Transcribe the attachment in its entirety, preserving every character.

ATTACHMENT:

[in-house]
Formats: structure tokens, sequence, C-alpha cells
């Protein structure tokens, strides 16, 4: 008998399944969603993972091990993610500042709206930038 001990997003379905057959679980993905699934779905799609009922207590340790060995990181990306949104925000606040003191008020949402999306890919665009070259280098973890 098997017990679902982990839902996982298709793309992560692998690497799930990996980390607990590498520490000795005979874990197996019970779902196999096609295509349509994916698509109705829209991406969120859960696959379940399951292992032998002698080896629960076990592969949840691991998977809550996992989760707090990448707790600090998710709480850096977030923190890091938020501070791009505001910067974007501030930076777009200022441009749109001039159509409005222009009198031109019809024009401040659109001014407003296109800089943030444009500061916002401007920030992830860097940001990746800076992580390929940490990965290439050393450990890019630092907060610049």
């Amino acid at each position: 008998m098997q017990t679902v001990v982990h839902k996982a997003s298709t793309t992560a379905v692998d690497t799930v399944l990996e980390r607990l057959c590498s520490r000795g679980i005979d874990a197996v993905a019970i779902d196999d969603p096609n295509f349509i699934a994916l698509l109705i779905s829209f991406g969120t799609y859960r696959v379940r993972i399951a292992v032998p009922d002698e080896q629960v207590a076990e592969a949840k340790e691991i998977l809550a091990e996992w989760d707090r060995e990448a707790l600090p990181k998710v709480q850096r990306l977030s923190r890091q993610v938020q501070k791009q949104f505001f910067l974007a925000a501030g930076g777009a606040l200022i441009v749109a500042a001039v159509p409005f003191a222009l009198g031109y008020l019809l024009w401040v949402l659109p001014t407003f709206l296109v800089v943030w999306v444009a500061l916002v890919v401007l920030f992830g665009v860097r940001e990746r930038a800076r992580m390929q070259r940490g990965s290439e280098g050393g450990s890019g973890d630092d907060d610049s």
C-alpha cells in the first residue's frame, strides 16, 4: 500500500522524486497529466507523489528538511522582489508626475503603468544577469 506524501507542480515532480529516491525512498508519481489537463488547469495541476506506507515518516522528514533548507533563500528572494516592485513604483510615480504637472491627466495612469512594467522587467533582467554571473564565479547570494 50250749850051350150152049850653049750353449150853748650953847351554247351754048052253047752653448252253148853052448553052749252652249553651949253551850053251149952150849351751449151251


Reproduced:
[in-house]
Formats: structure tokens, sequence, C-alpha cells
């Protein structure tokens, strides 16, 4: 008998399944969603993972091990993610500042709206930038 001990997003379905057959679980993905699934779905799609009922207590340790060995990181990306949104925000606040003191008020949402999306890919665009070259280098973890 098997017990679902982990839902996982298709793309992560692998690497799930990996980390607990590498520490000795005979874990197996019970779902196999096609295509349509994916698509109705829209991406969120859960696959379940399951292992032998002698080896629960076990592969949840691991998977809550996992989760707090990448707790600090998710709480850096977030923190890091938020501070791009505001910067974007501030930076777009200022441009749109001039159509409005222009009198031109019809024009401040659109001014407003296109800089943030444009500061916002401007920030992830860097940001990746800076992580390929940490990965290439050393450990890019630092907060610049």
């Amino acid at each position: 008998m098997q017990t679902v001990v982990h839902k996982a997003s298709t793309t992560a379905v692998d690497t799930v399944l990996e980390r607990l057959c590498s520490r000795g679980i005979d874990a197996v993905a019970i779902d196999d969603p096609n295509f349509i699934a994916l698509l109705i779905s829209f991406g969120t799609y859960r696959v379940r993972i399951a292992v032998p009922d002698e080896q629960v207590a076990e592969a949840k340790e691991i998977l809550a091990e996992w989760d707090r060995e990448a707790l600090p990181k998710v709480q850096r990306l977030s923190r890091q993610v938020q501070k791009q949104f505001f910067l974007a925000a501030g930076g777009a606040l200022i441009v749109a500042a001039v159509p409005f003191a222009l009198g031109y008020l019809l024009w401040v949402l659109p001014t407003f709206l296109v800089v943030w999306v444009a500061l916002v890919v401007l920030f992830g665009v860097r940001e990746r930038a800076r992580m390929q070259r940490g990965s290439e280098g050393g450990s890019g973890d630092d907060d610049s």
C-alpha cells in the first residue's frame, strides 16, 4: 500500500522524486497529466507523489528538511522582489508626475503603468544577469 506524501507542480515532480529516491525512498508519481489537463488547469495541476506506507515518516522528514533548507533563500528572494516592485513604483510615480504637472491627466495612469512594467522587467533582467554571473564565479547570494 50250749850051350150152049850653049750353449150853748650953847351554247351754048052253047752653448252253148853052448553052749252652249553651949253551850053251149952150849351751449151251